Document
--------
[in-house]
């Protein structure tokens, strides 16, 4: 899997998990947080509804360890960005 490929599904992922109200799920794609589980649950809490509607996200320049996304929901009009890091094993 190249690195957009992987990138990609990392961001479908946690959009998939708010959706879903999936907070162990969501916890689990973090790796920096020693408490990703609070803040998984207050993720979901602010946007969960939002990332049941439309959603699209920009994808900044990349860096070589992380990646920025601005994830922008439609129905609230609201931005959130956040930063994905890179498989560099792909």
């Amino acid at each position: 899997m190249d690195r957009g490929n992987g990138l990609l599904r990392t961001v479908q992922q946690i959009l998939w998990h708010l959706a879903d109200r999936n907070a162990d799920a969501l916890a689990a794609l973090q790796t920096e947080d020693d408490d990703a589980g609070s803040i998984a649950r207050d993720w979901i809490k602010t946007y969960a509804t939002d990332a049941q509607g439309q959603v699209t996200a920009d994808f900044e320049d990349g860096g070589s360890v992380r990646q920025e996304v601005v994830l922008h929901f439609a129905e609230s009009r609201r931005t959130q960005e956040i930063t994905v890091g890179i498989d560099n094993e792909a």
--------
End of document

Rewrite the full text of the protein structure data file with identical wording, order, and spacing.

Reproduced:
[in-house]
């Protein structure tokens, strides 16, 4: 899997998990947080509804360890960005 490929599904992922109200799920794609589980649950809490509607996200320049996304929901009009890091094993 190249690195957009992987990138990609990392961001479908946690959009998939708010959706879903999936907070162990969501916890689990973090790796920096020693408490990703609070803040998984207050993720979901602010946007969960939002990332049941439309959603699209920009994808900044990349860096070589992380990646920025601005994830922008439609129905609230609201931005959130956040930063994905890179498989560099792909």
């Amino acid at each position: 899997m190249d690195r957009g490929n992987g990138l990609l599904r990392t961001v479908q992922q946690i959009l998939w998990h708010l959706a879903d109200r999936n907070a162990d799920a969501l916890a689990a794609l973090q790796t920096e947080d020693d408490d990703a589980g609070s803040i998984a649950r207050d993720w979901i809490k602010t946007y969960a509804t939002d990332a049941q509607g439309q959603v699209t996200a920009d994808f900044e320049d990349g860096g070589s360890v992380r990646q920025e996304v601005v994830l922008h929901f439609a129905e609230s009009r609201r931005t959130q960005e956040i930063t994905v890091g890179i498989d560099n094993e792909a």